A date has yet to be set for the demolition of the old town hall in Clonakilty, though The Southern Star believes it could be in weeks, rather than months, and may even be sooner
A DATE has yet to be set for the demolition of the old town hall in Clonakilty, though The Southern Star believes it could be in weeks, rather than months, and may even be sooner.
A spokesperson for Ward & Burke, the contractors carrying out the flood relief works in Clonakilty town centre, said the company is ‘awaiting instructions from the consultants for the Office of Public Works.’
Since the intention to knock the 200-year-old former masonic lodge – that subsequently served as a town hall from 1956 until 2001 – was first announced at a meeting of Cork County Council’s Western Committee in July, protests have been growing online.
The organisation, Save Cork City, have, for example, criticised the OPW and accused it of ‘wanting to demolish a perfectly salvageable historic building from the 1820s.’
The organisation said: ‘It’s bad enough that they are destroying the river habitat. This building can be restored.’
The county mayor, Cllr Christopher O’Sullivan (FF), said he was aware that some people are reluctant to see the building – which is located on the bank of the River Feagle – reduced to rubble.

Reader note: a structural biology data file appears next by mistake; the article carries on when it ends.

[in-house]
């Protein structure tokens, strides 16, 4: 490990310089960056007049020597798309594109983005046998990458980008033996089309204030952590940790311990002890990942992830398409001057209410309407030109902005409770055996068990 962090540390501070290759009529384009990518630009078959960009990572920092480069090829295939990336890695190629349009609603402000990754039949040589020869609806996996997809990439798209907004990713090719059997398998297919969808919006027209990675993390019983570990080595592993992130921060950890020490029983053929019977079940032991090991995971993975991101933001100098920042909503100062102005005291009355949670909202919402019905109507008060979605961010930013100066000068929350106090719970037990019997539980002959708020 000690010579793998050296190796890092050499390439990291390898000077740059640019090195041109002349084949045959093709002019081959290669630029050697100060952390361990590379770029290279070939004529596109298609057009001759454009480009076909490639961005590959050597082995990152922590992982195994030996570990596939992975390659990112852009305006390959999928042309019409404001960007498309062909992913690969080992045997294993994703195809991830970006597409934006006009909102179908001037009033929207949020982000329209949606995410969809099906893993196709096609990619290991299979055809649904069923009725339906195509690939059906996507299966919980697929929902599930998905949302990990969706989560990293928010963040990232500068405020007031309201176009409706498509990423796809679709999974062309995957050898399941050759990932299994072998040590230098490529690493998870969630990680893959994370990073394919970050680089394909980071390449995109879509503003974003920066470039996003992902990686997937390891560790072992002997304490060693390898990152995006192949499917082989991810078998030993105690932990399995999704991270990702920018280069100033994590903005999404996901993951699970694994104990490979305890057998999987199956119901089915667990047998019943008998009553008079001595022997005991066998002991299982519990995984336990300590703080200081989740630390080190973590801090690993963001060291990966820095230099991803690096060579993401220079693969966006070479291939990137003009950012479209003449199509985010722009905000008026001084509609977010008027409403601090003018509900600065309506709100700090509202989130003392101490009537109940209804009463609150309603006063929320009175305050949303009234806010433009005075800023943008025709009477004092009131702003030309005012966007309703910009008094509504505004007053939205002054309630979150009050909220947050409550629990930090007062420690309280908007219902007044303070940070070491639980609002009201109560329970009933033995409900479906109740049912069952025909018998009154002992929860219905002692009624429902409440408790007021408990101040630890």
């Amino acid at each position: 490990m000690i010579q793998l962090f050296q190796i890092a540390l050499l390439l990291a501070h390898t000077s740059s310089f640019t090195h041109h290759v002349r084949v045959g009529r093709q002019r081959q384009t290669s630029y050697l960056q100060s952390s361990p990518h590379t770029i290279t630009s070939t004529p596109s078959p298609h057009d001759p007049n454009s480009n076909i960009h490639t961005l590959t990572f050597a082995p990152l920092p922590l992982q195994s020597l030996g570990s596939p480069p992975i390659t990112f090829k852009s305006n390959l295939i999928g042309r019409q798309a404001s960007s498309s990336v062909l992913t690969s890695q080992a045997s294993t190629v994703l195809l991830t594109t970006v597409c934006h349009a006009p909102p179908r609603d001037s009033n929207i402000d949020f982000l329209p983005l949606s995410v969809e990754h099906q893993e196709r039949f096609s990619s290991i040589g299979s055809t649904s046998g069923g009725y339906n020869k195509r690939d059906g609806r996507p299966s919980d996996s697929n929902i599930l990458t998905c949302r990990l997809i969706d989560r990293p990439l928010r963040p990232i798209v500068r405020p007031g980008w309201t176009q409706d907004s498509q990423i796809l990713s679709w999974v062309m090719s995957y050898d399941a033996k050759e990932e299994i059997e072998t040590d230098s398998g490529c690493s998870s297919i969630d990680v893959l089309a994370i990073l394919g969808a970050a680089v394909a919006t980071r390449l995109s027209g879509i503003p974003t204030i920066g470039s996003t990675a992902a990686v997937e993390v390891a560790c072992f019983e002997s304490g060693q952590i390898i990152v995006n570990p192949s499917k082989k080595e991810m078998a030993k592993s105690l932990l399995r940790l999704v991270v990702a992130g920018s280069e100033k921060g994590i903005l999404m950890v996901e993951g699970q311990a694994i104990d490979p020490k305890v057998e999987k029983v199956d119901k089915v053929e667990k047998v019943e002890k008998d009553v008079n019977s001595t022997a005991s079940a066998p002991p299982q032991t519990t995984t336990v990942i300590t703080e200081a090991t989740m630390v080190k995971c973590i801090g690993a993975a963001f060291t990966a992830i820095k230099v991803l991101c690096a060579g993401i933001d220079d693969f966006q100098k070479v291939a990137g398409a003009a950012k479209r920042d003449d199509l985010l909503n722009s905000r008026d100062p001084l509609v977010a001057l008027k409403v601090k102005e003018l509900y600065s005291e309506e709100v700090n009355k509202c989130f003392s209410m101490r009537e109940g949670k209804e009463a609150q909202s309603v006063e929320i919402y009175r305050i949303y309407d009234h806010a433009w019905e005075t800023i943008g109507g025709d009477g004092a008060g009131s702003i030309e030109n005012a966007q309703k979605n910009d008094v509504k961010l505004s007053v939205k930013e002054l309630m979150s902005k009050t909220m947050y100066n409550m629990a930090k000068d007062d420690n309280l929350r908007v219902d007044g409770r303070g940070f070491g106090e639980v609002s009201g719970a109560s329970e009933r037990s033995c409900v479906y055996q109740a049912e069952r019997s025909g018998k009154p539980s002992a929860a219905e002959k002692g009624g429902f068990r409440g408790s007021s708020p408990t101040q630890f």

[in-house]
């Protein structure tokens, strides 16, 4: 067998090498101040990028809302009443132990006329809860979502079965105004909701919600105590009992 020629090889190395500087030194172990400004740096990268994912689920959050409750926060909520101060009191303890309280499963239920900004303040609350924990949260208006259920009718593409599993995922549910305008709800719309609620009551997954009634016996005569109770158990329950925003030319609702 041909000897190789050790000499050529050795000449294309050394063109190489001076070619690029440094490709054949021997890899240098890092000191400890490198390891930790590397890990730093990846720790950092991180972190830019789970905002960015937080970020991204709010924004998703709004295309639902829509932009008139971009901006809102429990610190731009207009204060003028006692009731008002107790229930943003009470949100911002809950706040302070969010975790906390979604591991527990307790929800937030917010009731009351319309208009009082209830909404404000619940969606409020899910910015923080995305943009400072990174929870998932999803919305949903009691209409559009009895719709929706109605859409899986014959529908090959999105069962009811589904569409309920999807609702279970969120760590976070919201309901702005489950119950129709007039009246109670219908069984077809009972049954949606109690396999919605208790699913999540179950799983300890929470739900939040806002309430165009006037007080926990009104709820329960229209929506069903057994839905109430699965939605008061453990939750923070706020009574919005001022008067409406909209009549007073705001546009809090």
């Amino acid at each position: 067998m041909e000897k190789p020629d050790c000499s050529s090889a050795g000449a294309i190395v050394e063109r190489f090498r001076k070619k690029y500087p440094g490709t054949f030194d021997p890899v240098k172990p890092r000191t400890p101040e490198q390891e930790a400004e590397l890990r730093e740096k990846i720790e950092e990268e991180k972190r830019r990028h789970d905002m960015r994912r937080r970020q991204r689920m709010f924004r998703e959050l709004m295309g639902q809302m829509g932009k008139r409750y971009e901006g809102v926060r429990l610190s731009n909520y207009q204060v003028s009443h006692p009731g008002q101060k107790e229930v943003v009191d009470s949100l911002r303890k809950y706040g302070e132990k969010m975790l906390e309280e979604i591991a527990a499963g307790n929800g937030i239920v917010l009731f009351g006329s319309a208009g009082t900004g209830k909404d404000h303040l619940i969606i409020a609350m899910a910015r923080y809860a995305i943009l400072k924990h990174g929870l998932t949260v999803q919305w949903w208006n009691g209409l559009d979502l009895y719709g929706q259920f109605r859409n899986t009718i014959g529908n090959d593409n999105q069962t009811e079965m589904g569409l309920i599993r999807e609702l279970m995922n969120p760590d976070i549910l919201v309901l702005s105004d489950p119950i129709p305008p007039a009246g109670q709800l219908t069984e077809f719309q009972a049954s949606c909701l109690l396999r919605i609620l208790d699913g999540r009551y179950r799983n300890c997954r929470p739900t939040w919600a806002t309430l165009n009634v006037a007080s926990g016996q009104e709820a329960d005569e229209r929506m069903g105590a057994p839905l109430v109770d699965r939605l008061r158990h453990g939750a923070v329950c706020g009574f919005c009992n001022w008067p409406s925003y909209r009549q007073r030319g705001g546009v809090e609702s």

But he said it was the opportune time for Ward & Burke – which is currently engaged in sheet-piling the river bank – to take it down and create a new civic building for the benefit of the entire town.
The mayor said people need to be realistic because – aside from the fact that there is vegetation growing out through the roof – repeated structural surveys have confirmed it cannot be restored because it is ‘too far gone.’
Cllr O’Sullivan said: ‘It is, in fact, dangerous and anyone entering the building faces the risk of having the roof caving in.’
He said: ‘Clonakilty has been through three years of works and this has led to disruption, loss of parking and the disruption of business, and I am keen to avoid a situation where we delay flood works any further.
‘I don’t believe the building is worth the investment it would take to make it structurally sound. I also believe in progress, and I am confident that the plans for office space and an e-hub centre, which would replace what is there at present, would be of greater benefit to the town.’
A spokesperson for Cork County Council pointed out: ‘The new flood relief scheme will provide protection for more than 400 properties’ in the vicinity.